2020-07-30

Interactions

In physics we learn that there are multiple forces that direct how matter and energy are interacting together.

As human beings, we have an intuition on how the world is working at our scale, an object has a physicality that we learn to expect to remain the same. Where in "reality" objects are made of molecules and molecules made of atoms, and atoms made of protons, neutrons, electrons and mostly of void. When we perceived a bump between two objects, we don't see the atomic interactions between the atoms of those two objects, how many electrons jumped from one to the next.

This is something we are trying to imagine very hard with COVID-19 or with the knowledge that invisible viral charges and bacterias can change hosts by contact, we can't see those but we can get sick.

The four fundamental interactions are
  1. gravity
  2. electromagnetic forces
  3. strong atomic interactions
  4. weak atomic interactions
1 & 2 effects are visible at our scale in everyday life, eg an apple falling from the tree and the sun shinning its light on earth.
3 & 4 are not directly observable, but their effect can be tested through experimentation  that validates the theories behind them, eg 3 supports how atoms are holding together and 4 supports radioactive decay.

And yet, the more exciting interactions are the one jumping scale, eg an atomic or quantique behavior which can be experienced at human scale such as superconductivity, laser, transistor or how gecko can stick to walls.

Superconductivity

In standard conductor - eg a copper wire, when a current is applied, there is a resistance and this resistance triggers heat which leads to waste of energy. sometimes this is desired effect like in a lightbulb where the heat is so intense that the wire is glowing and produce light, but in most other case, this is not desired  - who wants a phone that heats up when you watch Netflix. By opposition, a superconductor has 0 resistance and as such will not produce heat when a current is applied it would be terrible to use a superconductor in a lightbulb, it will not produce any light! but using a superconductor in a phone would keep it cold and make the battery life much longer. The problem is that today superconductive materials only come by at very low temperatures (-200C) or very high pressure (millions of atmosphere). Still they are used to build computers and transmission lines over long distance without line loss.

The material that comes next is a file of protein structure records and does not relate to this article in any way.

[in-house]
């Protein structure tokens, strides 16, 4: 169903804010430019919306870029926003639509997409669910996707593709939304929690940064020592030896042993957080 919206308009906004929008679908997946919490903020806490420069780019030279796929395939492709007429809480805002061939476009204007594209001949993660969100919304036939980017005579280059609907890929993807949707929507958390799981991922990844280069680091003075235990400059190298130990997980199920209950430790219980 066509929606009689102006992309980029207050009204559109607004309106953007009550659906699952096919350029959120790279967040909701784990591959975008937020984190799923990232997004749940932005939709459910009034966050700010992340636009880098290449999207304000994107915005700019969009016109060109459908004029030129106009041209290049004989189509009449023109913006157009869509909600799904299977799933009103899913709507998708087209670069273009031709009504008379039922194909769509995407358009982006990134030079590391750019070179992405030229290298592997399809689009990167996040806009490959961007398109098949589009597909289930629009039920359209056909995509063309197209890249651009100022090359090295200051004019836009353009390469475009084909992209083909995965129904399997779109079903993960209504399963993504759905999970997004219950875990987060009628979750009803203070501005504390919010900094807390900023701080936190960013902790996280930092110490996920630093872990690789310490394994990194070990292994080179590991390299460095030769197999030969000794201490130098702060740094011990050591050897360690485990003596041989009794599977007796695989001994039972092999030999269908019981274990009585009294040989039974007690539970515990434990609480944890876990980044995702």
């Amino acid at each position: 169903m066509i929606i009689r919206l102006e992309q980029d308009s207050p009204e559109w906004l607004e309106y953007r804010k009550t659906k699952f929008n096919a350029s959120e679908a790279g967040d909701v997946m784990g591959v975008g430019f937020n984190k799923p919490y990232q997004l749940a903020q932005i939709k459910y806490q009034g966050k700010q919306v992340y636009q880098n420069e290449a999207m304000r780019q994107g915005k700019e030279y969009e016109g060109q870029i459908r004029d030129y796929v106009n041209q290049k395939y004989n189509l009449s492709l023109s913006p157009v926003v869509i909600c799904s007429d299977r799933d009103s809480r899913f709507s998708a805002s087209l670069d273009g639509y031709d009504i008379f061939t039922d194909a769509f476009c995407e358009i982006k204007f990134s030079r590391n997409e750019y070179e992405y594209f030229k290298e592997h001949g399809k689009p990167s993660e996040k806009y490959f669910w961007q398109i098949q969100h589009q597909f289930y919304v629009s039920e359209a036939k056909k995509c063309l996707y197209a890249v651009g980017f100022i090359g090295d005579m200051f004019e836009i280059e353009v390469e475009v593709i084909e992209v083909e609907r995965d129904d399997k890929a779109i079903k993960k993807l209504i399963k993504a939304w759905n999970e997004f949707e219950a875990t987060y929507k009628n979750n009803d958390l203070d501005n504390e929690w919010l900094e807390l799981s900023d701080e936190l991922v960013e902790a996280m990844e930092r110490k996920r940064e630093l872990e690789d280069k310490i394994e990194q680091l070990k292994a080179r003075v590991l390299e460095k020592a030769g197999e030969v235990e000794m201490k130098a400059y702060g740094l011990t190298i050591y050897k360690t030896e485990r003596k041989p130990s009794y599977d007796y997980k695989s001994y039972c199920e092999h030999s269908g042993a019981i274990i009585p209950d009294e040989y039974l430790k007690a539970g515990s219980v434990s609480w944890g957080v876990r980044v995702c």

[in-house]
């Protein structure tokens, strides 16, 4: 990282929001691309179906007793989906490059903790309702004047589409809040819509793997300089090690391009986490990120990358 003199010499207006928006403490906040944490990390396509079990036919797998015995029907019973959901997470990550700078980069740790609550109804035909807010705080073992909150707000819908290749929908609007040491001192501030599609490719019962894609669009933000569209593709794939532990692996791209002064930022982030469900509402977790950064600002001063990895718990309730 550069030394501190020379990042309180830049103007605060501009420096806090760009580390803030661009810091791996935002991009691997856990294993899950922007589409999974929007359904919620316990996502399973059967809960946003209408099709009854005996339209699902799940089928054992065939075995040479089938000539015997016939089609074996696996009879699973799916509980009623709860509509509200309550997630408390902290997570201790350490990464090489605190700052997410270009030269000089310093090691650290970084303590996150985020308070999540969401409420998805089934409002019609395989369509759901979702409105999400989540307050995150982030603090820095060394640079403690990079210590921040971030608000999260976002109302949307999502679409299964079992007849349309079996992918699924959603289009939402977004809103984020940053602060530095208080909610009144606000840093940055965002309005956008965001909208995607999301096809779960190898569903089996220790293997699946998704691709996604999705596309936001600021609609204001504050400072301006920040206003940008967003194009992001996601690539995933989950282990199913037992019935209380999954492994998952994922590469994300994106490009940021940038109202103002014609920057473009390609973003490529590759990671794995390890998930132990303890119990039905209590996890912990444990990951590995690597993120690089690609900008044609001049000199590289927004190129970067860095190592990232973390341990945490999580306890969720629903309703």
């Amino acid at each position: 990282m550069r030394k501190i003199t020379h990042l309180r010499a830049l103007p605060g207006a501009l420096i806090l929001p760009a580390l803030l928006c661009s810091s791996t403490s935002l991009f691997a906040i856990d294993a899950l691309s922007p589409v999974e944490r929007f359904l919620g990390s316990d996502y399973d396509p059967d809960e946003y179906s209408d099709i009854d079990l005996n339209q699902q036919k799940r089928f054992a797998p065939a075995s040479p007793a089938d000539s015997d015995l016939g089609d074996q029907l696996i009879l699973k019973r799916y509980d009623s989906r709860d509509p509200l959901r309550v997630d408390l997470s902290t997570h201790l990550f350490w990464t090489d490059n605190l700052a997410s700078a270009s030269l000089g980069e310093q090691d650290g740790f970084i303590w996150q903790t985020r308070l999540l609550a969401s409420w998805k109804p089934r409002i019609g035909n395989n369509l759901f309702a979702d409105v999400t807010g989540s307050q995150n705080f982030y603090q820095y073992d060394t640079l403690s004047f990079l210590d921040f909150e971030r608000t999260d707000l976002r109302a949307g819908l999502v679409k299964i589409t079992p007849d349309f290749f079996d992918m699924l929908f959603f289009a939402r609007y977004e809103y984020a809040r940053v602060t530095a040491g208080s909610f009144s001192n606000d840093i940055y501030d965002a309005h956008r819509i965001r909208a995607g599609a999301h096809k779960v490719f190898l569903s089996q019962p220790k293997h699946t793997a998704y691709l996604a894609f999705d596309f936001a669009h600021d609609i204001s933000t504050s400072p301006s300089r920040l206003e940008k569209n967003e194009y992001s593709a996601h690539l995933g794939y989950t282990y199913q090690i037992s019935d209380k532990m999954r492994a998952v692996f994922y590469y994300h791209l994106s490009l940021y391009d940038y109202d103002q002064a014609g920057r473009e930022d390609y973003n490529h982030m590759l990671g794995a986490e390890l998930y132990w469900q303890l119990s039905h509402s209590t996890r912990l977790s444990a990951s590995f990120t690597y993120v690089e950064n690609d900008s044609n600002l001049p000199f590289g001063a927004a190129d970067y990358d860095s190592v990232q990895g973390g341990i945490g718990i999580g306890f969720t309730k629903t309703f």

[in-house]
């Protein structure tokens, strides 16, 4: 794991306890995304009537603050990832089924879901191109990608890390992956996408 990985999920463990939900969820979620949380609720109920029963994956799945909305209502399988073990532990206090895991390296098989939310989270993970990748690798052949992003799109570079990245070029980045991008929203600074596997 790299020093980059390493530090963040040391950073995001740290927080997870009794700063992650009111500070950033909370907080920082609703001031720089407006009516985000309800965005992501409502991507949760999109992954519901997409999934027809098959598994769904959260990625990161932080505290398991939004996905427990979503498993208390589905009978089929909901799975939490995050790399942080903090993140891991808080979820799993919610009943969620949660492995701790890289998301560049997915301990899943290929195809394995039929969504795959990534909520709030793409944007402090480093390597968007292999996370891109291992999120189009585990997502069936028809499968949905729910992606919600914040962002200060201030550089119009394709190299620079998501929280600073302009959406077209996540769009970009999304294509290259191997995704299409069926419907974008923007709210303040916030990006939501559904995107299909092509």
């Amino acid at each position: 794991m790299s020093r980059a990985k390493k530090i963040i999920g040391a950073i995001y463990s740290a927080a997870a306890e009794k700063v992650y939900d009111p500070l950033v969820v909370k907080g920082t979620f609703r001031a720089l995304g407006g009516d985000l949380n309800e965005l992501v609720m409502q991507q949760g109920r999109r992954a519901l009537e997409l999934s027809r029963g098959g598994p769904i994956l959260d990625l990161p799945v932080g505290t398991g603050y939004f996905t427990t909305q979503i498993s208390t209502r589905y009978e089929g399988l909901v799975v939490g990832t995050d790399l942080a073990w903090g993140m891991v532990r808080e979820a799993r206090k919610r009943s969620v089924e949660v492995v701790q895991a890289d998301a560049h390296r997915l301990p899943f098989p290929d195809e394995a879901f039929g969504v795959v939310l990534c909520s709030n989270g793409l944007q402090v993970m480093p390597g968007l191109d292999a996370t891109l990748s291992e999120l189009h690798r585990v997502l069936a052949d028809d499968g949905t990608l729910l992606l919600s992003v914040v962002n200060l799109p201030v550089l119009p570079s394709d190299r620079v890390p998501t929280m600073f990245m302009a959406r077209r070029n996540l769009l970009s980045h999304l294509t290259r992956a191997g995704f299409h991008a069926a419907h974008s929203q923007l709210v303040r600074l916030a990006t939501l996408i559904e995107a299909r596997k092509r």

Quantum physics is best placed to explain this phenomenon as transition to a superconductive state produce a sudden change in physical properties, indicate of an energy gap which is typical of quantum physics (as in matter and energy are not as continuous as we can perceive)

Here is a picture of a super conducting cable, immersed in liquid nitrogen to keep it cool and superconductive 

Laser

Laser is acronym meaning "Light Amplification by Stimulated Emission of Radiation". A laser is emitting a light which is said to be "coherent" which allows to emit a ray of light as per opposition to say a lightbulb where light is emitted in all directions. The coherence can be both spatial (tightly focused) and temporal (fine tune frequency on a specific color, or very short burst of light). Laser are only possible thanks to Einstein take on the quantum theory of radiation. 

Laser can be used for alarm system like in the classic movie "entrapment"

Transistor

A modern transistor is a "semi conductor", it has 3 legs and act like a virtual switch, if a current is applied to 2 of its legs control the current on the third leg. Those devices work by controlling electron flows between their legs. A semiconductor material falls between a conductor material (eg copper) and an insulator material (eg glass). Current understanding of how a semiconductor works involves quantum physics to explain how electrons are moving from one layer to another.

A classic of a transistor

Gecko Adhesion

Geckos are small lizards and some of them have the amazing ability to adhere to most surfaces, but they are not using liquids, spit or glue to perform this adhesion, it is currently understood that they use the van de Waals' force which is an interaction of type 4 (weak atomic interactions) to performs those acrobatics. It's all about the surface of their feet which is covered by super thin hair (setae, 5 micron meter compared to human hair which is at least 20 micron meter) and each of those has between 100 to a 1000 spatulae (which are 0.2 micro meter) - suffice to say with this amount of stuff on their feet, the actual surface available to stick to the support is immense. It is said that the feet of an adult gecko (70g) could support more than 100kg. People are trying to build artificial gecko feet but this is not a trivial task.

A closeup of a gecko feet, you can see why there is so much surface area.

Those are 4 ways that 1 & 2 show up at our scale with amazing effects that are counter intuitive to our understanding of physics, a bit like the child is amazed at how helium balloon float in the air when everything else is dropping on the ground!


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